An autographed copy of The Beatles' Sgt. Pepper's Lonely Hearts Club Band has been snapped up at auction for $175,698 (£109,811). The first-issue mono pressing of the 1967 record, signed by Sir Paul McCartney, Ringo Star and the late John Lennon and George Harrison, went under the hammer at RR Auction house on Wednesday (15Jan14).
Pop veteran Tommy Roe is set to relive the night he supported The Beatles at their very first concert in America by recreating the event for its 50th anniversary with a Fab Four tribute band. The Dizzy singer, 71, opened for the Let It Be hitmakers at their iconic Washington Coliseum show in Washington, D.C. on 11 February, 1964, two days after the great Brits made their U.S. performing debut on The Ed Sullivan Show.
Now Roe has signed up to take part in a re-enactment of the landmark gig to celebrate the historic occasion next month (Feb14).
He will take the stage for an acoustic set at the same venue on 11 February (14), before cover band Beatlemania Now perform the same setlist Paul McCartney, John Lennon, Ringo Starr and George Harrison delighted fans with five decades ago.
Photos of the original concert, snapped by a young Mike Mitchell, will also be exhibited at the event, which has been put together by officials at the DC Preservation League and Douglas Development Corporation. Proceeds from photos sold at the bash will benefit the DC Preservation League, which aims to preserve and protect the history and environment of the area.
Beatles star George Harrison turned down a special honour from British royal Queen Elizabeth II in 2000. The musician was chosen to a receive an Officer of the Most Excellent Order of the British Empire (OBE) medal in the Queen's New Years Honours List in 2000, but Harrison refused the honour.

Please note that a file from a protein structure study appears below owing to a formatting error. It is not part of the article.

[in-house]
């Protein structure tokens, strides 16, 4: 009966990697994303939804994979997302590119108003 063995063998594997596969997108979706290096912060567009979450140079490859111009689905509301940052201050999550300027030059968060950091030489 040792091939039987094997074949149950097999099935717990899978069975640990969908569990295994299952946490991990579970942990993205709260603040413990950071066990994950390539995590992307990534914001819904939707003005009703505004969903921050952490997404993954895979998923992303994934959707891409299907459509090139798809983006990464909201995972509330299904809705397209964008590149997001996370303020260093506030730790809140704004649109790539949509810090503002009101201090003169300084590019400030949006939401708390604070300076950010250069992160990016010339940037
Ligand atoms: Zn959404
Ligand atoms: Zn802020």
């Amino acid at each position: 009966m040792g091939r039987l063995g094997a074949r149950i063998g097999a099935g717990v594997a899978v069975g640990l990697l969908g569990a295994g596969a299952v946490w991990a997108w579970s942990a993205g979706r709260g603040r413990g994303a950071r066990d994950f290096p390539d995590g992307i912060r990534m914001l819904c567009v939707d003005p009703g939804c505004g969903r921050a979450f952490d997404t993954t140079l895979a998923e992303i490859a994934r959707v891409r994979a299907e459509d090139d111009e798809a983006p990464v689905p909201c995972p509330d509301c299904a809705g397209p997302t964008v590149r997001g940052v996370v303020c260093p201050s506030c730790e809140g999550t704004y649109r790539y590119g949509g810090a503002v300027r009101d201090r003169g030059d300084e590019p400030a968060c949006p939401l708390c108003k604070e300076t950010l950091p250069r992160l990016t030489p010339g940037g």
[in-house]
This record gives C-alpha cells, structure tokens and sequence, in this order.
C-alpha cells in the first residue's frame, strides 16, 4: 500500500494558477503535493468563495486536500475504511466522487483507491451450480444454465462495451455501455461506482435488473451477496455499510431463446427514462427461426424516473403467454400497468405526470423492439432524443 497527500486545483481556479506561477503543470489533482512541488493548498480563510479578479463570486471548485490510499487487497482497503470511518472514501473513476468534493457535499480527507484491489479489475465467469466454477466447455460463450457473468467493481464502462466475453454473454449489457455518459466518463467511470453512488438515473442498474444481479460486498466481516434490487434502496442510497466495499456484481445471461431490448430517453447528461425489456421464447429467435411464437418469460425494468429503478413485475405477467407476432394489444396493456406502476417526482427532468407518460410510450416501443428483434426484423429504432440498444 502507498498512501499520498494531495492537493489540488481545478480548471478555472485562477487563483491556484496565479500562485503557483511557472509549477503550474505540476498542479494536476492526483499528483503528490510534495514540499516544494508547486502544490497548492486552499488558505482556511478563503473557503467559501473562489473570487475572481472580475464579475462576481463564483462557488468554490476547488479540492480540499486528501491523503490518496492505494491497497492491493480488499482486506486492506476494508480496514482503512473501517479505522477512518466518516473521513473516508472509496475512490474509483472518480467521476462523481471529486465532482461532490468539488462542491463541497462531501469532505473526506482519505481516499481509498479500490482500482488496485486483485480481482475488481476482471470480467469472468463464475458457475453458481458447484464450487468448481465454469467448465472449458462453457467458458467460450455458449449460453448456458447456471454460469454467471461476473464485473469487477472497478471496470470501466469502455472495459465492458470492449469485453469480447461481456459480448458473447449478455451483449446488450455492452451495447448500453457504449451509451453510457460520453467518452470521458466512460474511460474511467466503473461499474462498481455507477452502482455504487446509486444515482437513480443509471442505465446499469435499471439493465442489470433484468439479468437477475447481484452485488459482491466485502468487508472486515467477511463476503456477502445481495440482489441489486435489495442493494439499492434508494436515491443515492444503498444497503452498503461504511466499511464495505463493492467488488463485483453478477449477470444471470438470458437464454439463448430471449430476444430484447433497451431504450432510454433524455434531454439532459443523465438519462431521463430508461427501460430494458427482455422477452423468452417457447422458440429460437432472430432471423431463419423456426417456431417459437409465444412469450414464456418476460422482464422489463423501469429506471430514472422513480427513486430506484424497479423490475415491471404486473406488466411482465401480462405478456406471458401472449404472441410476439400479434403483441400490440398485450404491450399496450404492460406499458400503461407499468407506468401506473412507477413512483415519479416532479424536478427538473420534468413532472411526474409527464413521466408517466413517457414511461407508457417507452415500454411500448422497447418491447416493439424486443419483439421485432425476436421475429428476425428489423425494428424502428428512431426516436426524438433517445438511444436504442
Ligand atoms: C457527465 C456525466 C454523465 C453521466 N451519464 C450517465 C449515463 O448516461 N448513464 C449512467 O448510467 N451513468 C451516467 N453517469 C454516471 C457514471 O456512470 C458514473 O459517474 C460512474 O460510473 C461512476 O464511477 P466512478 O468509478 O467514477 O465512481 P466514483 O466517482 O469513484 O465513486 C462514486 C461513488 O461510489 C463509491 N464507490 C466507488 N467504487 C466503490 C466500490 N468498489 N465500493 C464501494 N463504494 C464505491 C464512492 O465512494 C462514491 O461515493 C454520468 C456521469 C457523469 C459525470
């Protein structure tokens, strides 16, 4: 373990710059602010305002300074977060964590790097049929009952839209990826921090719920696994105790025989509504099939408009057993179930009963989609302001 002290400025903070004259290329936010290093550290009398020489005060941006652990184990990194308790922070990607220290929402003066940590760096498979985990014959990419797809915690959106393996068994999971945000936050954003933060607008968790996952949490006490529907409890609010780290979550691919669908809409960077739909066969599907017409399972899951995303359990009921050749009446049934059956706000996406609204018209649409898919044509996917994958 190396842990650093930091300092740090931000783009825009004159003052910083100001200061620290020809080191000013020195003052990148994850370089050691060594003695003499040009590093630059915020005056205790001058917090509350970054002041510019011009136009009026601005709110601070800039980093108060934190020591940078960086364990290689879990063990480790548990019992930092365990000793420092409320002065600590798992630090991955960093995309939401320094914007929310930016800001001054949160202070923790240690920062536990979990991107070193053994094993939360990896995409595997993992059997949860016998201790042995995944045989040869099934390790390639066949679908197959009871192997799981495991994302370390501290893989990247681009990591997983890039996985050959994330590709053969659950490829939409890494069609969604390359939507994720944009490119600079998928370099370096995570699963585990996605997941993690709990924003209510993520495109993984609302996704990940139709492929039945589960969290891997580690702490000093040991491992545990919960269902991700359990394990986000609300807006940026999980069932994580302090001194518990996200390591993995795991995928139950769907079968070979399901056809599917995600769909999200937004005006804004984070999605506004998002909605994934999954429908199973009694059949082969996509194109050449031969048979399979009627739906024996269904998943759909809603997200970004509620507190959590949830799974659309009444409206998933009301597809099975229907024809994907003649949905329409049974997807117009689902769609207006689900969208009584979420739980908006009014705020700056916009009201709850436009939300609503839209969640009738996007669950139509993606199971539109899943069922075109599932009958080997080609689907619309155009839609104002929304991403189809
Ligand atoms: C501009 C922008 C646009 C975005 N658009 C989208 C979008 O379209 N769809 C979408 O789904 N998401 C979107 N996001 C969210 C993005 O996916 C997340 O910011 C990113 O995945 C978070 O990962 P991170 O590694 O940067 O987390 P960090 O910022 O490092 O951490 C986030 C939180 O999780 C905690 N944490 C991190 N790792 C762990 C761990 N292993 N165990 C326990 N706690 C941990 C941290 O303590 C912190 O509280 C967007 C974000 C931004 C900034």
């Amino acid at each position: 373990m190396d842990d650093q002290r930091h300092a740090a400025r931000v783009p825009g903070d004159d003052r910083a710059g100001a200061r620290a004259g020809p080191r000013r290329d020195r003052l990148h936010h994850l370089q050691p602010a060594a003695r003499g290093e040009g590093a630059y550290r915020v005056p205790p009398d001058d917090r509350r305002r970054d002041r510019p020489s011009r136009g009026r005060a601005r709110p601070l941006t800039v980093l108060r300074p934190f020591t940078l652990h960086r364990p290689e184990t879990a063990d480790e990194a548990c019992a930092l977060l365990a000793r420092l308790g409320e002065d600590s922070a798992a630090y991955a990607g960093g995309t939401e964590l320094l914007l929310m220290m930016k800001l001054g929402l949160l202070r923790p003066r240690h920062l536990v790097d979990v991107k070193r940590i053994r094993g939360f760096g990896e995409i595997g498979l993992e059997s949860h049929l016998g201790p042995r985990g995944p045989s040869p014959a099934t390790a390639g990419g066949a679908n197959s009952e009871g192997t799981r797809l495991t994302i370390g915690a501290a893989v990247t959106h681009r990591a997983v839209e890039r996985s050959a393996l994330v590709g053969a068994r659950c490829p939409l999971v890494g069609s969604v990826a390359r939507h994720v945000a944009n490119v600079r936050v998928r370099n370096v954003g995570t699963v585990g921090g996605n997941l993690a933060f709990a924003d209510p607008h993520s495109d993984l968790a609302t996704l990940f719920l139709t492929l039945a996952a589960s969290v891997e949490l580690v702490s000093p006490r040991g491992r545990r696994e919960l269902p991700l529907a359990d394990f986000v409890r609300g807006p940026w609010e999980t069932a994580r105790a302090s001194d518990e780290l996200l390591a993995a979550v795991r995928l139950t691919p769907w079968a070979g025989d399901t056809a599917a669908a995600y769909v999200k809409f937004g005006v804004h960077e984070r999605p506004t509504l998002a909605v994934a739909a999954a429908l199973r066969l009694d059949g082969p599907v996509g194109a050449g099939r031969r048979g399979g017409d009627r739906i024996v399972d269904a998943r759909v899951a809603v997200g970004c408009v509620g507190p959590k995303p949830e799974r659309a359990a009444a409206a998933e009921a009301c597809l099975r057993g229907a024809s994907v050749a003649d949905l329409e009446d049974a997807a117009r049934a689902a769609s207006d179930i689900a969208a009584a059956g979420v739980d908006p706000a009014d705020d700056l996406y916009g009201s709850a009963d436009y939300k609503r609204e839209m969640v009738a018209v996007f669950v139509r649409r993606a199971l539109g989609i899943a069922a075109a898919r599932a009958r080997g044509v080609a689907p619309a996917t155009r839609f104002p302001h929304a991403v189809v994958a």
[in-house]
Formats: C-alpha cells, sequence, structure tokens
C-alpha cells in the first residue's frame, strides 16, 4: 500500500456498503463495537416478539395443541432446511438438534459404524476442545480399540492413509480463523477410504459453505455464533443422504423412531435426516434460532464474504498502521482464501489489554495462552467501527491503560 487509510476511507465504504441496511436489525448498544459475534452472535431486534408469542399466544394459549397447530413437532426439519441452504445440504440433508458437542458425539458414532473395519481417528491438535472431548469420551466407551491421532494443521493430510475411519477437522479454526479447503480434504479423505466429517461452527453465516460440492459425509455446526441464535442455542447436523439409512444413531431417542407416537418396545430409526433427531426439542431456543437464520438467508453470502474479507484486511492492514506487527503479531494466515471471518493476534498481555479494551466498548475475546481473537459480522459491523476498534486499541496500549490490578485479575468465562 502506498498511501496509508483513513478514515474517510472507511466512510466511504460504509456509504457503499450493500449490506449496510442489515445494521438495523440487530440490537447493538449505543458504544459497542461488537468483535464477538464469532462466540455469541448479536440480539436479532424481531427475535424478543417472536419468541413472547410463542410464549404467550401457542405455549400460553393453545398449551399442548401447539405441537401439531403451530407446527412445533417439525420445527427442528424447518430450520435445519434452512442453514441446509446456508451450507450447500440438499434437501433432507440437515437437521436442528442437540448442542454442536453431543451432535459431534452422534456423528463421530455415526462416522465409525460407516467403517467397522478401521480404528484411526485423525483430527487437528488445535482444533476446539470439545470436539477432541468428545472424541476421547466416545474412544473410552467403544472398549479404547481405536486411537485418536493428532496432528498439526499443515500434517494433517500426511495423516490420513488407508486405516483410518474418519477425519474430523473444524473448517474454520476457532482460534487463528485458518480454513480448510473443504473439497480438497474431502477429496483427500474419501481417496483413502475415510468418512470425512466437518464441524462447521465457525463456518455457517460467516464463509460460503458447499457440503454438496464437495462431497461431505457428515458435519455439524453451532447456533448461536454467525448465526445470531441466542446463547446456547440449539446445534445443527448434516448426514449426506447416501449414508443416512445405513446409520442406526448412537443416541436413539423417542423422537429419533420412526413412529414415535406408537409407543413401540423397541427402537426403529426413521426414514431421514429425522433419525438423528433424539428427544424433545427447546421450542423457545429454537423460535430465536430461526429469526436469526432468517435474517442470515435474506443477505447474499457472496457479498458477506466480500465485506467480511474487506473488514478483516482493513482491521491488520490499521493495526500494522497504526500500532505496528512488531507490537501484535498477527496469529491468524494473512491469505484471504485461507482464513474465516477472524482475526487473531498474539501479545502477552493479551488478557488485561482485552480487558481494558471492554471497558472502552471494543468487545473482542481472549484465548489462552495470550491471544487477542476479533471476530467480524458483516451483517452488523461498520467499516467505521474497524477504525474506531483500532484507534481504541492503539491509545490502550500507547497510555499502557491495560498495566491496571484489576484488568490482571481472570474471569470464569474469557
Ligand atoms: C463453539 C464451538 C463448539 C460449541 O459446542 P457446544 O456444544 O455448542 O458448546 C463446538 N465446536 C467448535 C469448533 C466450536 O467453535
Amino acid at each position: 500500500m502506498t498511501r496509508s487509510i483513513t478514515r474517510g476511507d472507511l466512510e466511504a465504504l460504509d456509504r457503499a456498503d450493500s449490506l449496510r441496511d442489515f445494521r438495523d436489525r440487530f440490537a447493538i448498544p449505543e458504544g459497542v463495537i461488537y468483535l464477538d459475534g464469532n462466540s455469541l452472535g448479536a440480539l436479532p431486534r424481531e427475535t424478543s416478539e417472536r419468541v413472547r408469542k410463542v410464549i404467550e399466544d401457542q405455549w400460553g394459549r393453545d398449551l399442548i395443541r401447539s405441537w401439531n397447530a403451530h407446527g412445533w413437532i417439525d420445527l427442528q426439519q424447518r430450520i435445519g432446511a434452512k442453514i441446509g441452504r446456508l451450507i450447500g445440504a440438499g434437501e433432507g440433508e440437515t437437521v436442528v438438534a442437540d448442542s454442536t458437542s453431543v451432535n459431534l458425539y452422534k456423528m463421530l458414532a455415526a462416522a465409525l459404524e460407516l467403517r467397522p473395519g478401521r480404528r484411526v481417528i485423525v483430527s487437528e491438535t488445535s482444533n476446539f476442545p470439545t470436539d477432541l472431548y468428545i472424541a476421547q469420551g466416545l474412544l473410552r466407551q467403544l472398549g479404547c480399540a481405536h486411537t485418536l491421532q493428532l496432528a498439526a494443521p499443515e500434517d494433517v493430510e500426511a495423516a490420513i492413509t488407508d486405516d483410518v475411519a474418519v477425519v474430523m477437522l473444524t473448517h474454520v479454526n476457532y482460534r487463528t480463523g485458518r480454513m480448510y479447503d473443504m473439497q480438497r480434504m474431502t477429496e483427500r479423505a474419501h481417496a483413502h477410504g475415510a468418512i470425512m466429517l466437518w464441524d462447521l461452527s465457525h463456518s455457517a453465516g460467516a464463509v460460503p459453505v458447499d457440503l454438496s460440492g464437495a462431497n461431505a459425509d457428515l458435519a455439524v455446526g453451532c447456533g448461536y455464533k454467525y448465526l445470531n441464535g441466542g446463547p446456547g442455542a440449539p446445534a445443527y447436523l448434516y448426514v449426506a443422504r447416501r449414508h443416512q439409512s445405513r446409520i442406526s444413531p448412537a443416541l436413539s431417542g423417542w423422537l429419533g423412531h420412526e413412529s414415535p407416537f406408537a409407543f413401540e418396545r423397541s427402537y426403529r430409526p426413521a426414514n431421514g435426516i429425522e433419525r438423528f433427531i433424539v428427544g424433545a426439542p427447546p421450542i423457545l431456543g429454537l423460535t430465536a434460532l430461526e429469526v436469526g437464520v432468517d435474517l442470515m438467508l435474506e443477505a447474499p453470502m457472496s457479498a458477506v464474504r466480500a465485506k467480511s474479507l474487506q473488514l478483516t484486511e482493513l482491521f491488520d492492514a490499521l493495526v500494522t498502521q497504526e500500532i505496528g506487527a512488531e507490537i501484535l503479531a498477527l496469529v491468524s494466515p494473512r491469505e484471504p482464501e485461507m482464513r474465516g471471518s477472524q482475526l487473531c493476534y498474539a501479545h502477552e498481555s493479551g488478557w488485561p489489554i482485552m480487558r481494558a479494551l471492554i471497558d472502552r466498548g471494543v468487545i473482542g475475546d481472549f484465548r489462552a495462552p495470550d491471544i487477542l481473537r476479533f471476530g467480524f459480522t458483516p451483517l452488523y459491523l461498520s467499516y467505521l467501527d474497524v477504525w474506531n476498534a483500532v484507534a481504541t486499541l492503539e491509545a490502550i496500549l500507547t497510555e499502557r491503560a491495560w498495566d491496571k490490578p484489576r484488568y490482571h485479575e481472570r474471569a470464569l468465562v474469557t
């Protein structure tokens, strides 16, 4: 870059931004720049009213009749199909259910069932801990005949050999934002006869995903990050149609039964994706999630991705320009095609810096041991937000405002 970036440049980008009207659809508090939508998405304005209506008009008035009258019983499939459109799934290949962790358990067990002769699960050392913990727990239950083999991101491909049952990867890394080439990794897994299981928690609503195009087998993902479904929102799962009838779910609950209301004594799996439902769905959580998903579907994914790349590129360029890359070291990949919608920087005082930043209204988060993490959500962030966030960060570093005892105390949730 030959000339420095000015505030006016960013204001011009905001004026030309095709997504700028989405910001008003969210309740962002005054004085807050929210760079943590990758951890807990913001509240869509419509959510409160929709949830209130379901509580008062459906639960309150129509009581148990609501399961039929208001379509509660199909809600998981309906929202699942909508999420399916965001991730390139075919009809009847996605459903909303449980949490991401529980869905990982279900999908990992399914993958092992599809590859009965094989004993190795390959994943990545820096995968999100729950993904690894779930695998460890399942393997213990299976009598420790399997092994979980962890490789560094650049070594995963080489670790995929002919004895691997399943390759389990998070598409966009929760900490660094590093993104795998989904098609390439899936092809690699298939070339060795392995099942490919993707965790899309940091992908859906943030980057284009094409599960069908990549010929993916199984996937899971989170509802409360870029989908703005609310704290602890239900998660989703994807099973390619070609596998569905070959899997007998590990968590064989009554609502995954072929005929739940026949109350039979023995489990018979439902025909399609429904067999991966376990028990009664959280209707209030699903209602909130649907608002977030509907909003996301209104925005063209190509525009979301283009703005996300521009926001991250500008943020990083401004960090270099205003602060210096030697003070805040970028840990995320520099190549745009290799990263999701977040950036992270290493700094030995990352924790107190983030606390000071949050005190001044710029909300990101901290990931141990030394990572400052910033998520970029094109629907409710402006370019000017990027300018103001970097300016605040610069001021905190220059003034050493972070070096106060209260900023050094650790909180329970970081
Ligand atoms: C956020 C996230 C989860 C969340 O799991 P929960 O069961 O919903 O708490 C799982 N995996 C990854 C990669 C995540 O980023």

The snub was revealed in paperwork obtained by Britain's Mail on Sunday newspaper.
Harrison previously accepted a Member of the Most Excellent Order of the British Empire (MBE) medal from the royal in 1965 along with his Beatles bandmates, although John Lennon later sent his back as part of a peace protest.
Reports suggest Harrison snubbed the OBE honour because he would have preferred a knighthood, an award which was handed to his bandmate Sir Paul McCartney in 1997.
The star died in 2001, just a year after he turned down the OBE.
Sir Paul McCartney has been credited with helping Broadway producer Vivek Tiwary score the rights to use the Beatles' music in a planned biopic about legendary Fab Four manager Brian Epstein, after his requests to publishing bosses were repeatedly snubbed. Tiwary detailed Epstein's life story in last year's (12) graphic novel The Fifth Beatle, and he has been working on adapting the project for the big screen for years.
However, he struggled to secure permission to use a handful of Beatles songs for the movie soundtrack for some time, until his letters finally reached surviving Beatle Sir Paul McCartney. The rocker checked out Tiwary's comic book and became such a big fan, he greenlit the request himself and enlisted the backing of former bandmate Ringo Starr, John Lennon's widow Yoko Ono and George Harrison's widow Olivia, too.
Tiwary tells BlogtalkRadio.com, "One of the exciting things about the film is that we got music rights; the sign-off from Paul, Ringo, Yoko and Olivia Harrison, which allowed us to do a deal with (bosses at publishing company) Sony ATV.